And so we come to the end of the lectures. We’ve taken each sense separately and broken them apart. Hopefully I’ve made all of you aware of how each of them is all around you and not by themselves. We’re enfolded on all sides by a many-layered multi-sensory world that we’re a part of. The trick is to be aware and observant.
Think of a campfire. You have light, and dancing flames. You have the crackle and pop. You have wood smoke that lingers in your hair and clothes. You can see the coals flaring red when the breeze hits them, darkening when the breeze fades, almost as if the fire was breathing. You have warmth and radiance washing over your face and body, flushing your cheeks. You have the sting of hot ash landing on your arm, perhaps the smell of singed hair.
All of this is nice but all of it together may be over the top especially if you yield to the temptation to describe everything in such exhaustive detail. Purple prose is out. You don’t want to gag yourself let alone an editor or your readers! So how do you have lean, mean, relevant description that’s still multi-sensory?
The trick is to bringing your story to descriptive life is to pick what would be most important to your character in their present state of mind. If it’s September in the Colorado Rockies and they’ve ever-so-gracefully tripped over a log, rolled down a hill and fallen into a creek, now that night is falling and they’re wet and freezing, the heat is what they’ll be most grateful for. If they’ve spent most of the afternoon lost, dodging imaginary giant vicious owls and rabid packs of grizzlies, that glowing light in the distance, the cheerful dancing flames holding back the terrifying darkness is what they’ll gravitate toward.
People don’t notice everything at once. We register that it exists but it doesn’t really get our attention unless it involves something that matters. If you’re entering a new place you’ll notice what’s different from your old place. If you go to a concert you’ll notice the sounds – that’s why you’re there. Some senses are just too overwhelming to be avoided – like the popcorn in a movie theater. I always leave a movie feeling like I’ve bathed in buttered oil. Or like the seaside docks – fish and brine.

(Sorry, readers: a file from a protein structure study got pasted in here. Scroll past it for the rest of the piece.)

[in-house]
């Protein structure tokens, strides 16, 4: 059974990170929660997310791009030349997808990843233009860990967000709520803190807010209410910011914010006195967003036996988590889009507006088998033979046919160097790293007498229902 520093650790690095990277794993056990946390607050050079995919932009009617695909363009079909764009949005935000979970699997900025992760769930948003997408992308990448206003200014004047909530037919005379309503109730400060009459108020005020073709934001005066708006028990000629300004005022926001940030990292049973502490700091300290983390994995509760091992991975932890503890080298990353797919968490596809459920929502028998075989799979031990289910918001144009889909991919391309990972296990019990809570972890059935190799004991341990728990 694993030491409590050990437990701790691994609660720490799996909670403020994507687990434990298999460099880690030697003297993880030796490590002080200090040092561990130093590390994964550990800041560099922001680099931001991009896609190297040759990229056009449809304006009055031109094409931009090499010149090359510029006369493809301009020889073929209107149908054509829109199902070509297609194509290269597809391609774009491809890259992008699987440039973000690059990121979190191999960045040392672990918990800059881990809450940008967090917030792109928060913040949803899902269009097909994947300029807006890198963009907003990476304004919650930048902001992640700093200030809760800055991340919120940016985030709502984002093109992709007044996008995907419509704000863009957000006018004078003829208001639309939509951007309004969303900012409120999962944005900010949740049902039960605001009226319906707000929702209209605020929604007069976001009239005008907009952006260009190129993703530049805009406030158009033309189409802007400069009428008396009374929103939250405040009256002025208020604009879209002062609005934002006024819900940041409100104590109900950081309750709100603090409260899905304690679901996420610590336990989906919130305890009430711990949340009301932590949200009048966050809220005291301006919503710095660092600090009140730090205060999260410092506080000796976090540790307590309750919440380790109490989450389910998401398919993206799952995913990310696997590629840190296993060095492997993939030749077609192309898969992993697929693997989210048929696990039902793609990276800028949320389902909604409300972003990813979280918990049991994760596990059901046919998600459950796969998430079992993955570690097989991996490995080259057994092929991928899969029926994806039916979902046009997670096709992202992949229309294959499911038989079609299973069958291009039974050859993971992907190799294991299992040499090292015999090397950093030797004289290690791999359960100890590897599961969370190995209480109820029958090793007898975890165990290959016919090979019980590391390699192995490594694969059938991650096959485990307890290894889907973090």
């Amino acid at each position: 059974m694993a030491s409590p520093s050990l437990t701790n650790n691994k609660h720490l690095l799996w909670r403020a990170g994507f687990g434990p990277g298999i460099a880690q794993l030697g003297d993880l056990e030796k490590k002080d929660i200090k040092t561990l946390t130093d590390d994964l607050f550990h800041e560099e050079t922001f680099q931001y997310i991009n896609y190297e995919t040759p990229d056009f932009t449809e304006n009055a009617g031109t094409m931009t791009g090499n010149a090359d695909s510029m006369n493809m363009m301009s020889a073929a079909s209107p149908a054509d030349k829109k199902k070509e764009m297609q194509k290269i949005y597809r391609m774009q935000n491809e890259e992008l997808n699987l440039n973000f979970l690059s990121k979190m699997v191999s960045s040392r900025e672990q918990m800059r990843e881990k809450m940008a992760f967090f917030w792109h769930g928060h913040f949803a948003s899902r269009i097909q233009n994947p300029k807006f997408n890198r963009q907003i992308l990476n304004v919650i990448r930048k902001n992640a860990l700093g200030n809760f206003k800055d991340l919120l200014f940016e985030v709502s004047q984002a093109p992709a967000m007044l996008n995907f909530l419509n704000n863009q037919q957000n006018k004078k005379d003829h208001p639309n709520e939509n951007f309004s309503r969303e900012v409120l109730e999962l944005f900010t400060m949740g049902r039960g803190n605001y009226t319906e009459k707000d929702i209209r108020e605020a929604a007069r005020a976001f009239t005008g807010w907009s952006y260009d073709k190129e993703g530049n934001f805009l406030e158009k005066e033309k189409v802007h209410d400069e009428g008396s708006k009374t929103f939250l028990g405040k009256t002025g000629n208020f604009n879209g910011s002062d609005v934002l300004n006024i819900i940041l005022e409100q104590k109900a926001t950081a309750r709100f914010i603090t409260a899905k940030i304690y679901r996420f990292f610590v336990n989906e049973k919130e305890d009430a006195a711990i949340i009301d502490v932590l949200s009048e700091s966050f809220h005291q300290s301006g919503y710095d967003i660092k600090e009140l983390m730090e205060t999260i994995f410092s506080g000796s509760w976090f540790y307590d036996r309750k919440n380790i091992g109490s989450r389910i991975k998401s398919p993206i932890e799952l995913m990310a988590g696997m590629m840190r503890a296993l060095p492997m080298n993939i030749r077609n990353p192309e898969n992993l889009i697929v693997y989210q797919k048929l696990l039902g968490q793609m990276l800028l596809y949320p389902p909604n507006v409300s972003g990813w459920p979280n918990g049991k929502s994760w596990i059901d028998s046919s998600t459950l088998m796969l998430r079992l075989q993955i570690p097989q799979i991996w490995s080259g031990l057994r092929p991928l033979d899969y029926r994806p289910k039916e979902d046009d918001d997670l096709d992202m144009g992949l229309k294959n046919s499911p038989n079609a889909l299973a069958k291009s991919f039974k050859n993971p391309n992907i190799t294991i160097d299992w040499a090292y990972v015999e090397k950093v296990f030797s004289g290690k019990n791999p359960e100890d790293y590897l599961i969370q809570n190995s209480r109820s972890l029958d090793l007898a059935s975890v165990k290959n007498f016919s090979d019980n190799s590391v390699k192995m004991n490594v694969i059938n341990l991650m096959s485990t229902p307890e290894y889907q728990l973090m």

Try to focus on what’s unique to that scene. Think about the differences right before a battle, the fear, the anticipation, the tension, pennants flapping the breeze and weapons rattling – during a battle, the smoke and blood and screams – and after a battle, the exhaustion, the gratitude to be alive, the feeling of spent violence, the groans of the wounded and the silence of the dead.
And because the character’s always moving forward, changing locations, and their state of mind is in a constant state of flux, the scenes will change as well, from sights to sounds to smells to taste to touch. What they’re noticing will change. You’ll be multi-sensory throughout your story, by picking and choosing what matters most right at that moment.
Thank season and locale and occupation first. What’s the norm for this character? Then, every time the status quo changes, describe the difference. Which they will notice because it’s not what they’re used to. Think about how much you notice food when you’re hungry. Doing the same with your characters will make them seem more human.
“Relax, lass,” Orla said. “Ye know healing canna take place in a troubled heart an’ mind.”
Dara closed her eyes, felt the softness of the bed and the warmth of the fire against her skin. She took a deep breath of cleansing sage-tinged smoke, held it in, and exhaled. Then again. She felt her racing pulse slow back down to normal.
“That’s it,” Orla approved.
Agata returned with a small drum. “Let’s begin.” She began drumming and chanting under her breath. Dara couldn’t make out the words but she felt her heartbeat matching pace with the drum’s slow, steady beat.
Orla placed a hand on Dara’s head and another on her belly. Dara felt the warm green energy flowing through her body like a spring mist. The firelight danced behind Dara’s eyelids almost in rhythm with Agata’s low chant. She could have sworn she saw the shapes of animals in the flickering shadows — a rabbit, a fox, a wolf, a badger, an eagle, a deer, a bear and a great long-necked winged creature she’d never seen before but could almost recognize…
Spirits of the forest and mountains, protective totems of the Clans, Dara realized, grateful that they’d help a stranger. She felt the bruising fade, the aches and pain dissolve like salt in water. The ribs fused, the muscles reknit until she could breathe again without pain. The relief was so intense she wanted to shout.